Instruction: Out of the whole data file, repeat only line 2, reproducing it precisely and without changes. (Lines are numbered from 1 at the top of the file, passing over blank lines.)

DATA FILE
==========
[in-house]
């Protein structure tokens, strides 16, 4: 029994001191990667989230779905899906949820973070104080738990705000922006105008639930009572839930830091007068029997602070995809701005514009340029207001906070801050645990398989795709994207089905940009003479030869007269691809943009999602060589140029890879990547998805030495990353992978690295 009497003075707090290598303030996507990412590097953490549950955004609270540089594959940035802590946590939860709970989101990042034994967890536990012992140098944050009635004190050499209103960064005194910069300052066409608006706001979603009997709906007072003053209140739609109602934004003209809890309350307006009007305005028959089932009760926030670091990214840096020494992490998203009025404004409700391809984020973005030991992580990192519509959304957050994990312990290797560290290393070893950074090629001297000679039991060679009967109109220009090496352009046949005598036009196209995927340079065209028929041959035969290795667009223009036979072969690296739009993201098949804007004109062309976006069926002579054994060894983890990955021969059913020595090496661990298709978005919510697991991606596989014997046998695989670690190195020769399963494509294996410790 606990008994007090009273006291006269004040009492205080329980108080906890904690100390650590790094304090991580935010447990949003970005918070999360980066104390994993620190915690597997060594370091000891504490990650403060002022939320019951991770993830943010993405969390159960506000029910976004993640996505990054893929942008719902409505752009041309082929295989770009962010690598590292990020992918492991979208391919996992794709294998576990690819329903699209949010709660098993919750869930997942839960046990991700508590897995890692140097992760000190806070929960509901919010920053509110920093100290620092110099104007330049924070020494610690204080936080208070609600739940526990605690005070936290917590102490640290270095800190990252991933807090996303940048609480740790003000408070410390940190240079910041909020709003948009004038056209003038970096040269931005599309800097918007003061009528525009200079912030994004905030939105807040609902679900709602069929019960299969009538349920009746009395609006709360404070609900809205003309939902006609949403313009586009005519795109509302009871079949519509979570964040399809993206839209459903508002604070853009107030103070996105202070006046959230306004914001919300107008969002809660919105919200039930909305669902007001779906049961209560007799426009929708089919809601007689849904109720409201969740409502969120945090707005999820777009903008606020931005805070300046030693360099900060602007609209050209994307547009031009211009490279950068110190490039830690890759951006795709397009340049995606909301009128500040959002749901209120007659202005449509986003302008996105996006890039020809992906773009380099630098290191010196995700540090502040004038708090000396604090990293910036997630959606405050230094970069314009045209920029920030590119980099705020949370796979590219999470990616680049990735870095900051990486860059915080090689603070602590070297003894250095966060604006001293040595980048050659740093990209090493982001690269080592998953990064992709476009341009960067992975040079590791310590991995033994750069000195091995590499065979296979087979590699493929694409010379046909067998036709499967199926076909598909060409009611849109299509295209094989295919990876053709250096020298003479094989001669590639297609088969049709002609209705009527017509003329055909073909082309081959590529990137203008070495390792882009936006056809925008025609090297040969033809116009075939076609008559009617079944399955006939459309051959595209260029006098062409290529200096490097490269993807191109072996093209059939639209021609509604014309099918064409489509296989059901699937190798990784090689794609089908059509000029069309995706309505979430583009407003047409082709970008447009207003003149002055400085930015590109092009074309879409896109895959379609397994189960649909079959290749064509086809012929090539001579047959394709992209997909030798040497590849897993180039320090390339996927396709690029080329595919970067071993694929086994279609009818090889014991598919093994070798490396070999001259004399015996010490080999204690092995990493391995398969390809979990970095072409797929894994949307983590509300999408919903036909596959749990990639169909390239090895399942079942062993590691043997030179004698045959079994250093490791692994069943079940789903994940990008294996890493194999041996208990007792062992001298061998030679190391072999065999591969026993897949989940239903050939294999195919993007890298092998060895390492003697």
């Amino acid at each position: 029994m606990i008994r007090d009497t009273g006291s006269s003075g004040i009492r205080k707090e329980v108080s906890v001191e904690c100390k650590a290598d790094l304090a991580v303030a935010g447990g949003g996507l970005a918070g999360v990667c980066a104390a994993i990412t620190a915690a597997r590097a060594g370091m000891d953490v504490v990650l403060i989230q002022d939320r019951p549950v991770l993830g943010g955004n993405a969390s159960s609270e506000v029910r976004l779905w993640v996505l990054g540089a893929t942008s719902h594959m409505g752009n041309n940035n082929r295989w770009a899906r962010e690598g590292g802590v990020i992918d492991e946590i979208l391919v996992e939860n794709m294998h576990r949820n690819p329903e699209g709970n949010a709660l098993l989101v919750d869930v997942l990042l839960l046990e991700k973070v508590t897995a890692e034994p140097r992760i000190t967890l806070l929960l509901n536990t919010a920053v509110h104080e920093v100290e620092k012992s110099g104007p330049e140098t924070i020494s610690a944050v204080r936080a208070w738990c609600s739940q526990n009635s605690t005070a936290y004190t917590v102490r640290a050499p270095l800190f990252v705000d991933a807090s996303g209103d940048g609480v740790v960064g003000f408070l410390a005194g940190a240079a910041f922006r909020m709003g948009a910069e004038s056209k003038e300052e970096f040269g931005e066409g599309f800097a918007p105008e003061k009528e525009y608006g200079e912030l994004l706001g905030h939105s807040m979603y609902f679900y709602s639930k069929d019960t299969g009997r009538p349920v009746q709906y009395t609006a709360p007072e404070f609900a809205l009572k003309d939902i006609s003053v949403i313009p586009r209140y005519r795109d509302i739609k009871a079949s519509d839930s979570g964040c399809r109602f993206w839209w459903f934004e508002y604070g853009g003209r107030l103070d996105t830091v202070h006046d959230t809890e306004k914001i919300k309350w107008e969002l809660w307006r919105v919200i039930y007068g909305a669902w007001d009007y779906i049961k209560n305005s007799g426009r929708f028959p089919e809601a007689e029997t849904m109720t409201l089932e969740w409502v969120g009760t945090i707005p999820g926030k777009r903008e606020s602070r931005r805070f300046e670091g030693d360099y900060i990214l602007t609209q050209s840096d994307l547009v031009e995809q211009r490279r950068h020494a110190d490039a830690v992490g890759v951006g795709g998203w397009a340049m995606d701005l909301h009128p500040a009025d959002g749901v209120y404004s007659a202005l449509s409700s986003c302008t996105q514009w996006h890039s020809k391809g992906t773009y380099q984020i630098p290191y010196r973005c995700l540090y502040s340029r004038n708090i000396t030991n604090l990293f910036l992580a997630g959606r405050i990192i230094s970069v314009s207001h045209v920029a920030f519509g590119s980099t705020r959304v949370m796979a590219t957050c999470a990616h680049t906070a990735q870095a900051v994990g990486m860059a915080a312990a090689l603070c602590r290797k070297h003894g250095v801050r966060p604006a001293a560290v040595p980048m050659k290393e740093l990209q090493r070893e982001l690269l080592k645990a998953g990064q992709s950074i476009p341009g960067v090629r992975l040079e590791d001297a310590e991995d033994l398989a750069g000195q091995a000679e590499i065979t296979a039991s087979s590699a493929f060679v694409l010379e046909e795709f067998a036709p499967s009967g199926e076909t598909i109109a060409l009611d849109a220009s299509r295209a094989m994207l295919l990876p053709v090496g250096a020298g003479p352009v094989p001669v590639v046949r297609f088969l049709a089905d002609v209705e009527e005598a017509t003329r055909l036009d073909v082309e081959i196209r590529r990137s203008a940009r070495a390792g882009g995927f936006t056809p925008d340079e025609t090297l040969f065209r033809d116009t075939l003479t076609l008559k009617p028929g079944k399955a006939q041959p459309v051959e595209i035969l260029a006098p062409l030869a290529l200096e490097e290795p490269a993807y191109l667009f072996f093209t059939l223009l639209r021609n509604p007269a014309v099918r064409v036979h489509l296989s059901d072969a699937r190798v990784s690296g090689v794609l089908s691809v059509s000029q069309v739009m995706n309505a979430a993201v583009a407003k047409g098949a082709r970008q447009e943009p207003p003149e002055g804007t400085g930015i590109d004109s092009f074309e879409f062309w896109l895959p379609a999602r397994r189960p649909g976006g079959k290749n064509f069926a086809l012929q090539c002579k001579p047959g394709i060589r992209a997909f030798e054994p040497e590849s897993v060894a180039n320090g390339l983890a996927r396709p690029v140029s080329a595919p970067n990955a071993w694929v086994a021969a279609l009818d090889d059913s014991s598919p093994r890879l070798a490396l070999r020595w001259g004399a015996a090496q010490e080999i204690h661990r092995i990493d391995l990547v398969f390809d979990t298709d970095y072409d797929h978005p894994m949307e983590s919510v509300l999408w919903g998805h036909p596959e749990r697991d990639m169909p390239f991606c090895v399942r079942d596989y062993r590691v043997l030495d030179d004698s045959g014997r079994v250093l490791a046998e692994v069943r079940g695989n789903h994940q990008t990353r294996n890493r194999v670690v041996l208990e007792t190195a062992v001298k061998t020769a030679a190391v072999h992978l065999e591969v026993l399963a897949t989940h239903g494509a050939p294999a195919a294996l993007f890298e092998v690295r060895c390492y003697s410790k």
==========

């Protein structure tokens, strides 16, 4: 029994001191990667989230779905899906949820973070104080738990705000922006105008639930009572839930830091007068029997602070995809701005514009340029207001906070801050645990398989795709994207089905940009003479030869007269691809943009999602060589140029890879990547998805030495990353992978690295 009497003075707090290598303030996507990412590097953490549950955004609270540089594959940035802590946590939860709970989101990042034994967890536990012992140098944050009635004190050499209103960064005194910069300052066409608006706001979603009997709906007072003053209140739609109602934004003209809890309350307006009007305005028959089932009760926030670091990214840096020494992490998203009025404004409700391809984020973005030991992580990192519509959304957050994990312990290797560290290393070893950074090629001297000679039991060679009967109109220009090496352009046949005598036009196209995927340079065209028929041959035969290795667009223009036979072969690296739009993201098949804007004109062309976006069926002579054994060894983890990955021969059913020595090496661990298709978005919510697991991606596989014997046998695989670690190195020769399963494509294996410790 606990008994007090009273006291006269004040009492205080329980108080906890904690100390650590790094304090991580935010447990949003970005918070999360980066104390994993620190915690597997060594370091000891504490990650403060002022939320019951991770993830943010993405969390159960506000029910976004993640996505990054893929942008719902409505752009041309082929295989770009962010690598590292990020992918492991979208391919996992794709294998576990690819329903699209949010709660098993919750869930997942839960046990991700508590897995890692140097992760000190806070929960509901919010920053509110920093100290620092110099104007330049924070020494610690204080936080208070609600739940526990605690005070936290917590102490640290270095800190990252991933807090996303940048609480740790003000408070410390940190240079910041909020709003948009004038056209003038970096040269931005599309800097918007003061009528525009200079912030994004905030939105807040609902679900709602069929019960299969009538349920009746009395609006709360404070609900809205003309939902006609949403313009586009005519795109509302009871079949519509979570964040399809993206839209459903508002604070853009107030103070996105202070006046959230306004914001919300107008969002809660919105919200039930909305669902007001779906049961209560007799426009929708089919809601007689849904109720409201969740409502969120945090707005999820777009903008606020931005805070300046030693360099900060602007609209050209994307547009031009211009490279950068110190490039830690890759951006795709397009340049995606909301009128500040959002749901209120007659202005449509986003302008996105996006890039020809992906773009380099630098290191010196995700540090502040004038708090000396604090990293910036997630959606405050230094970069314009045209920029920030590119980099705020949370796979590219999470990616680049990735870095900051990486860059915080090689603070602590070297003894250095966060604006001293040595980048050659740093990209090493982001690269080592998953990064992709476009341009960067992975040079590791310590991995033994750069000195091995590499065979296979087979590699493929694409010379046909067998036709499967199926076909598909060409009611849109299509295209094989295919990876053709250096020298003479094989001669590639297609088969049709002609209705009527017509003329055909073909082309081959590529990137203008070495390792882009936006056809925008025609090297040969033809116009075939076609008559009617079944399955006939459309051959595209260029006098062409290529200096490097490269993807191109072996093209059939639209021609509604014309099918064409489509296989059901699937190798990784090689794609089908059509000029069309995706309505979430583009407003047409082709970008447009207003003149002055400085930015590109092009074309879409896109895959379609397994189960649909079959290749064509086809012929090539001579047959394709992209997909030798040497590849897993180039320090390339996927396709690029080329595919970067071993694929086994279609009818090889014991598919093994070798490396070999001259004399015996010490080999204690092995990493391995398969390809979990970095072409797929894994949307983590509300999408919903036909596959749990990639169909390239090895399942079942062993590691043997030179004698045959079994250093490791692994069943079940789903994940990008294996890493194999041996208990007792062992001298061998030679190391072999065999591969026993897949989940239903050939294999195919993007890298092998060895390492003697």